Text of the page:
by Carolyn Howard-Johnson
We are selling our work when we approach any gatekeeper, an editor, an agent, a contest judge. Here are five little things to avoid so you’ll look like the professional you are.
- Don’t tell the gatekeeper you always wanted to write. You can think of something more pertinent to your cause (and something more original!) than that.
- Don’t use the verb “quote” when you want the noun “quotation.” Some stylebooks will tell you that it’s OK, but agents can be a picky lot. Use zero-tolerance grammar rules for your queries.
- Don’t pitch more than one book at time. You want to give just one your best shot.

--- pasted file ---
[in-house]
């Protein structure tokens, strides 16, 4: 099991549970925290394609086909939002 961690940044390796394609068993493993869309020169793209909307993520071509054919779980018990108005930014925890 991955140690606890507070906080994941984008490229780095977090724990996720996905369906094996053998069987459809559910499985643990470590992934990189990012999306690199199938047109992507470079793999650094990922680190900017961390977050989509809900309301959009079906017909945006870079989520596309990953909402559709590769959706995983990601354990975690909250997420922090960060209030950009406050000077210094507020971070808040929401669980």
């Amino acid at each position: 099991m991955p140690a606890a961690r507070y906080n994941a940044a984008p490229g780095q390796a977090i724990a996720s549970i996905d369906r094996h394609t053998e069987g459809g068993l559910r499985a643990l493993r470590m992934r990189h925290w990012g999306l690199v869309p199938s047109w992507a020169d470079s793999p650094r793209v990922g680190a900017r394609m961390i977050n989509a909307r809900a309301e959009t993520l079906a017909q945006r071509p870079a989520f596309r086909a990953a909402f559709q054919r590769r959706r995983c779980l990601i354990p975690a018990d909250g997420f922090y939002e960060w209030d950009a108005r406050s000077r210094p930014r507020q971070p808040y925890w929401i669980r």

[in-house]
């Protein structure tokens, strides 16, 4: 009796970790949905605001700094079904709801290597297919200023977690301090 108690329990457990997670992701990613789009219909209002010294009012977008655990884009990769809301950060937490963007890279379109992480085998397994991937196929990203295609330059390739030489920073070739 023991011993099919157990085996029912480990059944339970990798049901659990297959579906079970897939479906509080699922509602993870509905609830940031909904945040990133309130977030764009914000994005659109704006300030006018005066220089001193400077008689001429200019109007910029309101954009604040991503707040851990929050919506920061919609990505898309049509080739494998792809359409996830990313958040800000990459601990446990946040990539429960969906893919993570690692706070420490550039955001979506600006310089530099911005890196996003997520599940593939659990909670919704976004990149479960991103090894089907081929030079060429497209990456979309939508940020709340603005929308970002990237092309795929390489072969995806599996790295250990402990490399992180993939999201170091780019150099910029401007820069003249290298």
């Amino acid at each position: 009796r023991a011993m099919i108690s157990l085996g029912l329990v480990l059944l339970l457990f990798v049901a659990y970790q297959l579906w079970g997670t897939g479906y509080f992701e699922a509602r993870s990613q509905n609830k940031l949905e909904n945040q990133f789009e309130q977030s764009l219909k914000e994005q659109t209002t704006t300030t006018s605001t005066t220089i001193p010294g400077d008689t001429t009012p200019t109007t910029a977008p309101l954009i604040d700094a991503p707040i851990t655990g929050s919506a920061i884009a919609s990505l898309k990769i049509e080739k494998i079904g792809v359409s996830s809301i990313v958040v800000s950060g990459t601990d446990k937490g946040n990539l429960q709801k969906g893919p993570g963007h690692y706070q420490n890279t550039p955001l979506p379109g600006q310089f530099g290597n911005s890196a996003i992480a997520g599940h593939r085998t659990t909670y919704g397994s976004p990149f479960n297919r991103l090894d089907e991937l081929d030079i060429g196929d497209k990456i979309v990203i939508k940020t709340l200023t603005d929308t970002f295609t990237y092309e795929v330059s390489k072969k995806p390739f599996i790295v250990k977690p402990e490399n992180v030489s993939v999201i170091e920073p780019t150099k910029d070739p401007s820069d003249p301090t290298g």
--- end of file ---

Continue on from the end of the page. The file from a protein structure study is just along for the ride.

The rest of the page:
- Don’t call your novel a “fictional novel.” By definition, a novel is fiction.
- Don’t overdo exclamation marks, question marks, or the use of sentence fragments. (Yes, fragments are acceptable when they’re used for a good reason.).
Here’s one last suggestion for fiction writers ’cause they’re so often neglected when it comes to marketing. Avoid using italics for internal thought in the synopses sections of your marketing tools or in the sample chapters you must include. Italics are being used more and more these days, but using them often becomes a crutch that enables writers to avoid writing great transitions and point-of-view. The best agents and publishers will recognize it as such.